Wildlife & Nature Photography

To photograph animals in their natural habitat is one of the hardest tasks for a photographer and requires a particularly complex equipment. Large telephoto lenses, tripods, monopods and raincovers are only a small part of the equipment of a nature photographer. In most cases you have to use large focal lengths starting from 300mm up to 1000mm and more. This is the only way to get frame-filling images without getting to close to the animals themselves.

With zoom lens and tripod...
Especially in Africa, it is imperative to work with high focal lengths. Below 200mm focal length it is almost impossible to get the right picutres. As you usually photograph out of 4WDs, special camera mounts and bean bags are used. These are mounted directly onto the railing or window. They reduce the effects of camera shake in high zoom range. Generally, it is recommended to use telephoto lenses with built-in image stabilizer. The risk of camera shake and blur are reduced drastically using these little helpers.

Best speed, aperture and shutter speed
The best time for wildlife photography in Africa is one hour before sunrise until two hours later, and two hours before sunset to one hour after. During these hours the sun bathes the landscape in a golden red and yellow contrasts and the animals are most active during these times. To reduce blur when your subject is moving, you should work with small aperture values ​​from aperture size 8. The shutter speed should never be less than 1/125.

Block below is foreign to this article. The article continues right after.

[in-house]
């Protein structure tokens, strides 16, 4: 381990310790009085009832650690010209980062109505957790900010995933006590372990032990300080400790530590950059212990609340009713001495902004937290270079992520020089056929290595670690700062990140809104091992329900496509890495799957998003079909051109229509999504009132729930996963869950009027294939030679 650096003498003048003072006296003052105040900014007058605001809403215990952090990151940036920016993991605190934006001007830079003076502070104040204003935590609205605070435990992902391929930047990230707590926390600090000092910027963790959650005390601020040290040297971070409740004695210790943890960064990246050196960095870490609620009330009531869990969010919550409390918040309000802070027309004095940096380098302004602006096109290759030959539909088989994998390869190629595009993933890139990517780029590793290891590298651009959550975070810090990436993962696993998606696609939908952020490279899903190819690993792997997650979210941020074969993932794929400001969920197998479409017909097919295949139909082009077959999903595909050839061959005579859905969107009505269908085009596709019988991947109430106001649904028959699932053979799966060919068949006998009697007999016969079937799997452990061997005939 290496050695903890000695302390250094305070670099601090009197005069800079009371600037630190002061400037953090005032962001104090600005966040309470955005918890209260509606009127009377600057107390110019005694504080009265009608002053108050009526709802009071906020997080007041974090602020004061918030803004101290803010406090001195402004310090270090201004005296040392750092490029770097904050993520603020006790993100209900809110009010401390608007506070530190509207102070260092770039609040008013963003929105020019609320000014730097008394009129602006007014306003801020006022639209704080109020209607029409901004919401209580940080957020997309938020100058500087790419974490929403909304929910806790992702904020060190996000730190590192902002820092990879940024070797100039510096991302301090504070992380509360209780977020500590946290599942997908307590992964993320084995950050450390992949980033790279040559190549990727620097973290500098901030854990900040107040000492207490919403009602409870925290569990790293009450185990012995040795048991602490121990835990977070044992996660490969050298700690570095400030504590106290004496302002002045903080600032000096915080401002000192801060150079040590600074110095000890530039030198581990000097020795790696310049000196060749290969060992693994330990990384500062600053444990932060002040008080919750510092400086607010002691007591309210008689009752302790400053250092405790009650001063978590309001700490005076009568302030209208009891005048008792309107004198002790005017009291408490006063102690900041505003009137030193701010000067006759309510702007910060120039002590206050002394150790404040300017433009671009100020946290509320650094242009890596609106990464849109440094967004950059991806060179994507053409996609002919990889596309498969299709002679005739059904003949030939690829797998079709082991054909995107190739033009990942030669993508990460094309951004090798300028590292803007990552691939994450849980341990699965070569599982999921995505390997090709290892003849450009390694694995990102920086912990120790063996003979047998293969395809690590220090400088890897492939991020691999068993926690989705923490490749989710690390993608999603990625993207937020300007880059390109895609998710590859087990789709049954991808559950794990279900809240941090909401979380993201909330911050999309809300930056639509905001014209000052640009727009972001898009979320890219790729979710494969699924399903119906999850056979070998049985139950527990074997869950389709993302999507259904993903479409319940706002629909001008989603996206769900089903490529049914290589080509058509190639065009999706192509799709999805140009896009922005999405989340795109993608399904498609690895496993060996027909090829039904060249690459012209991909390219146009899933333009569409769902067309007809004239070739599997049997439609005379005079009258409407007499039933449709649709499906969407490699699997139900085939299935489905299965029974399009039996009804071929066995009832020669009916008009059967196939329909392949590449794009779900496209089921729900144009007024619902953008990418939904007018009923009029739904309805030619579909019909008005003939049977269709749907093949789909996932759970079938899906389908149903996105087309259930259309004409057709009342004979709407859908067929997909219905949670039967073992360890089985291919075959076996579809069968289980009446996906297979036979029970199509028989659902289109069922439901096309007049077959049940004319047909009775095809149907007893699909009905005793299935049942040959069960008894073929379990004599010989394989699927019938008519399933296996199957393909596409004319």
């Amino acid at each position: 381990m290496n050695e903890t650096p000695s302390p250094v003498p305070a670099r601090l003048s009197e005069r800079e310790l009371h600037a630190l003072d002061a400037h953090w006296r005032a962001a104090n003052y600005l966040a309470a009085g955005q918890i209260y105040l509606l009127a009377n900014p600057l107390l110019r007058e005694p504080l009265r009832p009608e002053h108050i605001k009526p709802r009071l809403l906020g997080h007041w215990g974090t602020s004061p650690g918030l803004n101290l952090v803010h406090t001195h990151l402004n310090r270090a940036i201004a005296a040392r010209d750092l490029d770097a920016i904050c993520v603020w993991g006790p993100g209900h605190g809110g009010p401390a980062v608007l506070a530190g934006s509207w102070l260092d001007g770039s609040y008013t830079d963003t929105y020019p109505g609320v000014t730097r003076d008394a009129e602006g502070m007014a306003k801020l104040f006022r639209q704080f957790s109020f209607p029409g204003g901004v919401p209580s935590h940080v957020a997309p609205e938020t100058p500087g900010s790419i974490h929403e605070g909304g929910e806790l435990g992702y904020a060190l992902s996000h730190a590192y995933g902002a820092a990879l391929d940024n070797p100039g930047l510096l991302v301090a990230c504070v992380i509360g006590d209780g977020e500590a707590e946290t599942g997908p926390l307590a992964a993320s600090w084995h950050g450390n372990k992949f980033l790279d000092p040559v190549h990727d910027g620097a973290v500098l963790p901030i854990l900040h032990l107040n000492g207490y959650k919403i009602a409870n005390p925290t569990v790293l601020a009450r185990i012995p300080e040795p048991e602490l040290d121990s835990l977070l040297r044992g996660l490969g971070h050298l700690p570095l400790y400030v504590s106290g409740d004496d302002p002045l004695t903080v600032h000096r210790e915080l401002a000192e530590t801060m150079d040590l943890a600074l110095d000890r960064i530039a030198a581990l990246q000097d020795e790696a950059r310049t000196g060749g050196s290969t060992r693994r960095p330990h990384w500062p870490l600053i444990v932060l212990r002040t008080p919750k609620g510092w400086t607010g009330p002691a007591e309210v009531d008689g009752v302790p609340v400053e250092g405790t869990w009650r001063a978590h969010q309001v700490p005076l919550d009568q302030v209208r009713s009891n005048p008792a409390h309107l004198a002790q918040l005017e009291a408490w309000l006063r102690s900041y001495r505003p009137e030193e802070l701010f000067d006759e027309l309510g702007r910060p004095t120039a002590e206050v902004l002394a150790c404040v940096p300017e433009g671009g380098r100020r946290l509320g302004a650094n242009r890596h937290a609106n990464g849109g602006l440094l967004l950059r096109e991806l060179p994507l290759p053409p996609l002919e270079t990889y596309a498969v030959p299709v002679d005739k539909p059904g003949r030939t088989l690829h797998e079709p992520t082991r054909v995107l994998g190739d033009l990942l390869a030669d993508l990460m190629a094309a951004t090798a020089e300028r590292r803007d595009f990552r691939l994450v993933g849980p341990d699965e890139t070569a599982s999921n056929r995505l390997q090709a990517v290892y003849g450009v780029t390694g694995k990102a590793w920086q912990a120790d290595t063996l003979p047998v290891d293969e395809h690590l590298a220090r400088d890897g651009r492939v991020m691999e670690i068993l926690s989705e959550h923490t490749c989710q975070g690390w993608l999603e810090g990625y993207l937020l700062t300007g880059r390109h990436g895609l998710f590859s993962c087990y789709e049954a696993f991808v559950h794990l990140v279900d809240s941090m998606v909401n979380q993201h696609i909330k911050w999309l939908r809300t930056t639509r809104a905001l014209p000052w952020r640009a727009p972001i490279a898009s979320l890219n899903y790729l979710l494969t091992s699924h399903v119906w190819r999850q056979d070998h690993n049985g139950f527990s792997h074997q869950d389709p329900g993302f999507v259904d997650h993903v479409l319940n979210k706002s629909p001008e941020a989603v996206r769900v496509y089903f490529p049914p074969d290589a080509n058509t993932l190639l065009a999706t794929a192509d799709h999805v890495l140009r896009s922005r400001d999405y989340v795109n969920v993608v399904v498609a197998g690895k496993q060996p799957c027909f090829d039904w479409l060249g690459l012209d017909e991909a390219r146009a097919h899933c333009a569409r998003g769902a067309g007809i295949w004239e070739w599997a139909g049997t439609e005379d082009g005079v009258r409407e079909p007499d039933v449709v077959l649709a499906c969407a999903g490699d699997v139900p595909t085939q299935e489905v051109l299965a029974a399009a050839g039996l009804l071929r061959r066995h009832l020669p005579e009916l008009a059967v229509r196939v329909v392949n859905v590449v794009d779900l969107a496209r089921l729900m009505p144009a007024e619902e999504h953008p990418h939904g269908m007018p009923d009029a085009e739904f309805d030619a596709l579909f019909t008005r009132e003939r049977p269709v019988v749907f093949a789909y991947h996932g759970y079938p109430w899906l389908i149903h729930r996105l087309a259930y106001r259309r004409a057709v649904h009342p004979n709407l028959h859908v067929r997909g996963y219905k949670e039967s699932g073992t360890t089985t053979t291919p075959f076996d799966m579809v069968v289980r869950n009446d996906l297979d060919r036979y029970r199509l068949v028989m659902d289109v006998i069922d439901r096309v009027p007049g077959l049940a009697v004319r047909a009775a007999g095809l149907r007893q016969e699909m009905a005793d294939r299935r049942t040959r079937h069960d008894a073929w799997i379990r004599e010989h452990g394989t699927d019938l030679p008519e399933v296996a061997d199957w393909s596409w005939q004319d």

During wildlife photography, you should always keep in mind that you are working with wild animals. In Africa, you should not take any risks and rather avoid to take a good picture, then putting yourself into a dangerous situation. You should always have a safe distance from the animal you're taking pictures of. You should also try to move as less as possible and avoid loud noices as well. This will spook the animals and ruine your picutres.

General tips:

  • Move quietly and carefully in nature.
  • Never take a RISK dealing with wild animals!
  • Also notice the natures small details.
  • Take your time and wait for the right situation.

Photographic tips:

  • Use small aperture values (from 7.0).
  • Use a tri- or monopod and an image stabilizer when working with high focal lengths.
  • Always work with long focus lenghts (from 200mm).
  • Set the autofocus to focus single field.
  • Work with high shutter speeds (from 1/125).